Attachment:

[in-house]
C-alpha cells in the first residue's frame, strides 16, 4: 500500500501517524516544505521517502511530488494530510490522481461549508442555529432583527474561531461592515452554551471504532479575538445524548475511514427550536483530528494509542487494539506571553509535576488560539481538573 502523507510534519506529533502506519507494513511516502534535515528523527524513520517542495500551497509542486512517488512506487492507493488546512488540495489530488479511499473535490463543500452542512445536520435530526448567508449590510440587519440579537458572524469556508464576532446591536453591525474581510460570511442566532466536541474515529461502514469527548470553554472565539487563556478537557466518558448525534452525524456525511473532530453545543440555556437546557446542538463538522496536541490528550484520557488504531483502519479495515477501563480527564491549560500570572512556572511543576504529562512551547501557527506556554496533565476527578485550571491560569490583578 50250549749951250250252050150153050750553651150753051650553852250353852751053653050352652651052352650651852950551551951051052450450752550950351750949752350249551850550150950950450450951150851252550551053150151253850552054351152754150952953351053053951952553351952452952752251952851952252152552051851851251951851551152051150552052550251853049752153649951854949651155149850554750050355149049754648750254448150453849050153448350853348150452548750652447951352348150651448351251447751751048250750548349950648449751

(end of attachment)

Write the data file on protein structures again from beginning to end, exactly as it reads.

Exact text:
[in-house]
C-alpha cells in the first residue's frame, strides 16, 4: 500500500501517524516544505521517502511530488494530510490522481461549508442555529432583527474561531461592515452554551471504532479575538445524548475511514427550536483530528494509542487494539506571553509535576488560539481538573 502523507510534519506529533502506519507494513511516502534535515528523527524513520517542495500551497509542486512517488512506487492507493488546512488540495489530488479511499473535490463543500452542512445536520435530526448567508449590510440587519440579537458572524469556508464576532446591536453591525474581510460570511442566532466536541474515529461502514469527548470553554472565539487563556478537557466518558448525534452525524456525511473532530453545543440555556437546557446542538463538522496536541490528550484520557488504531483502519479495515477501563480527564491549560500570572512556572511543576504529562512551547501557527506556554496533565476527578485550571491560569490583578 50250549749951250250252050150153050750553651150753051650553852250353852751053653050352652651052352650651852950551551951051052450450752550950351750949752350249551850550150950950450450951150851252550551053150151253850552054351152754150952953351053053951952553351952452952752251952851952252152552051851851251951851551152051150552052550251853049752153649951854949651155149850554750050355149049754648750254448150453849050153448350853348150452548750652447951352348150651448351251447751751048250750548349950648449751